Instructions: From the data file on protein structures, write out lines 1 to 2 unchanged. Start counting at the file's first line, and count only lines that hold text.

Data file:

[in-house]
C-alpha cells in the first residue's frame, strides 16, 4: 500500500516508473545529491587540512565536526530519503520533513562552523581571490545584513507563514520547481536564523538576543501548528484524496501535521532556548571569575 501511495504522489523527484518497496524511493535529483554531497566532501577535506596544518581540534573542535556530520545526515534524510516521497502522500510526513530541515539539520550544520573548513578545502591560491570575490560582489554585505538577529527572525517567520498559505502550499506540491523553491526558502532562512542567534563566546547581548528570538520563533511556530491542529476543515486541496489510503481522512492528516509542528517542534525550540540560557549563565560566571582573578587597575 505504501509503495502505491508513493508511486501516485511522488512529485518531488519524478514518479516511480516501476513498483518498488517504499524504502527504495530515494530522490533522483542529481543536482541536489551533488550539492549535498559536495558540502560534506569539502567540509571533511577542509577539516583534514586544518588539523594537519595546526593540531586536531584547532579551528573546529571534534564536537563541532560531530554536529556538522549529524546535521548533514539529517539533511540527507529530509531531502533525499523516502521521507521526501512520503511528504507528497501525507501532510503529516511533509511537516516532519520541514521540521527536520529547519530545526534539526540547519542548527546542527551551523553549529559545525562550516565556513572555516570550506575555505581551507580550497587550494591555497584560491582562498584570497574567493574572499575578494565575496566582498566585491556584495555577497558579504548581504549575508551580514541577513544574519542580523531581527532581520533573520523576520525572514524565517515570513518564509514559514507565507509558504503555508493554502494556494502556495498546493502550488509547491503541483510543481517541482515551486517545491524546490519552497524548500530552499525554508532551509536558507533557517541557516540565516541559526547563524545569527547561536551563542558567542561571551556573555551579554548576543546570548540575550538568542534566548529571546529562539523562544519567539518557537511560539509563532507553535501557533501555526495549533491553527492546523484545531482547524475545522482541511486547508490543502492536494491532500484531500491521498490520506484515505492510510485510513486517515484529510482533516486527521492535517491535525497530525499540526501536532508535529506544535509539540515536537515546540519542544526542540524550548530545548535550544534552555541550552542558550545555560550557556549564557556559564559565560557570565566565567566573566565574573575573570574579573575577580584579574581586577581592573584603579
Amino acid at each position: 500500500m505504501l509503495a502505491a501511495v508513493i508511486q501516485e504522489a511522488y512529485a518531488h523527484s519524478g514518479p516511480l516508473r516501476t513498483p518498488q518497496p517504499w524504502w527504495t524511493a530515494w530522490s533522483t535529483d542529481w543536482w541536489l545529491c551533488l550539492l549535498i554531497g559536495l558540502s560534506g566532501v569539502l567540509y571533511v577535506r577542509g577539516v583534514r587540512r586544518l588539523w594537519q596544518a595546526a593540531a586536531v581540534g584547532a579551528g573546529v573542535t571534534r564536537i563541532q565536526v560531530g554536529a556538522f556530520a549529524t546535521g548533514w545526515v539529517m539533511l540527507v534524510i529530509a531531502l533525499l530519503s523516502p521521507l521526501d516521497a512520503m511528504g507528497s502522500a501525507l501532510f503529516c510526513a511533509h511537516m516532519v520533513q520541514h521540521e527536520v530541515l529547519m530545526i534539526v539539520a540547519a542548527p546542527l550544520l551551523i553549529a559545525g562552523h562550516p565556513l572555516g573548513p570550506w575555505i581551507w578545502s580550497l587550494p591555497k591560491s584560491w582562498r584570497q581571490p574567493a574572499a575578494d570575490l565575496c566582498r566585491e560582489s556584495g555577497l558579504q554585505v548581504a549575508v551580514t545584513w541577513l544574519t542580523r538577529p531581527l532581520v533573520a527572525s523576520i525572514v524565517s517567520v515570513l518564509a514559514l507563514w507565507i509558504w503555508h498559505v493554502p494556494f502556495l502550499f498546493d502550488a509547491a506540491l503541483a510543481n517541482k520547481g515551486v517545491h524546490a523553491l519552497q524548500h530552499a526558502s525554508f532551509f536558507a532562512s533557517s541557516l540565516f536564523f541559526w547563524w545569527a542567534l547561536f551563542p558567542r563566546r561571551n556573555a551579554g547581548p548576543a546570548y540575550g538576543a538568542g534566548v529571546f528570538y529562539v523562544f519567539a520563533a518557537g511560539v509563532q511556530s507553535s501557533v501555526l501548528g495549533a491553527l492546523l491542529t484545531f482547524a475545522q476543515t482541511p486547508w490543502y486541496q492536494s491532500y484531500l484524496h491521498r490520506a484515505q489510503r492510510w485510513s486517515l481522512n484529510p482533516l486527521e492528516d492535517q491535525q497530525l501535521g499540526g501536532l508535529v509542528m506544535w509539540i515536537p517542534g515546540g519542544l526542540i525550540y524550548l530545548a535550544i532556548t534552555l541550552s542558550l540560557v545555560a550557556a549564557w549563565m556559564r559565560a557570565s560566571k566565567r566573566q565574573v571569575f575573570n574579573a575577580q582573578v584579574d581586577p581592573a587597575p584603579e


[in-house]
C-alpha cells in the first residue's frame, strides 16, 4: 500500500516508473545529491587540512565536526530519503520533513562552523581571490545584513507563514520547481536564523538576543501548528484524496501535521532556548571569575 501511495504522489523527484518497496524511493535529483554531497566532501577535506596544518581540534573542535556530520545526515534524510516521497502522500510526513530541515539539520550544520573548513578545502591560491570575490560582489554585505538577529527572525517567520498559505502550499506540491523553491526558502532562512542567534563566546547581548528570538520563533511556530491542529476543515486541496489510503481522512492528516509542528517542534525550540540560557549563565560566571582573578587597575 505504501509503495502505491508513493508511486501516485511522488512529485518531488519524478514518479516511480516501476513498483518498488517504499524504502527504495530515494530522490533522483542529481543536482541536489551533488550539492549535498559536495558540502560534506569539502567540509571533511577542509577539516583534514586544518588539523594537519595546526593540531586536531584547532579551528573546529571534534564536537563541532560531530554536529556538522549529524546535521548533514539529517539533511540527507529530509531531502533525499523516502521521507521526501512520503511528504507528497501525507501532510503529516511533509511537516516532519520541514521540521527536520529547519530545526534539526540547519542548527546542527551551523553549529559545525562550516565556513572555516570550506575555505581551507580550497587550494591555497584560491582562498584570497574567493574572499575578494565575496566582498566585491556584495555577497558579504548581504549575508551580514541577513544574519542580523531581527532581520533573520523576520525572514524565517515570513518564509514559514507565507509558504503555508493554502494556494502556495498546493502550488509547491503541483510543481517541482515551486517545491524546490519552497524548500530552499525554508532551509536558507533557517541557516540565516541559526547563524545569527547561536551563542558567542561571551556573555551579554548576543546570548540575550538568542534566548529571546529562539523562544519567539518557537511560539509563532507553535501557533501555526495549533491553527492546523484545531482547524475545522482541511486547508490543502492536494491532500484531500491521498490520506484515505492510510485510513486517515484529510482533516486527521492535517491535525497530525499540526501536532508535529506544535509539540515536537515546540519542544526542540524550548530545548535550544534552555541550552542558550545555560550557556549564557556559564559565560557570565566565567566573566565574573575573570574579573575577580584579574581586577581592573584603579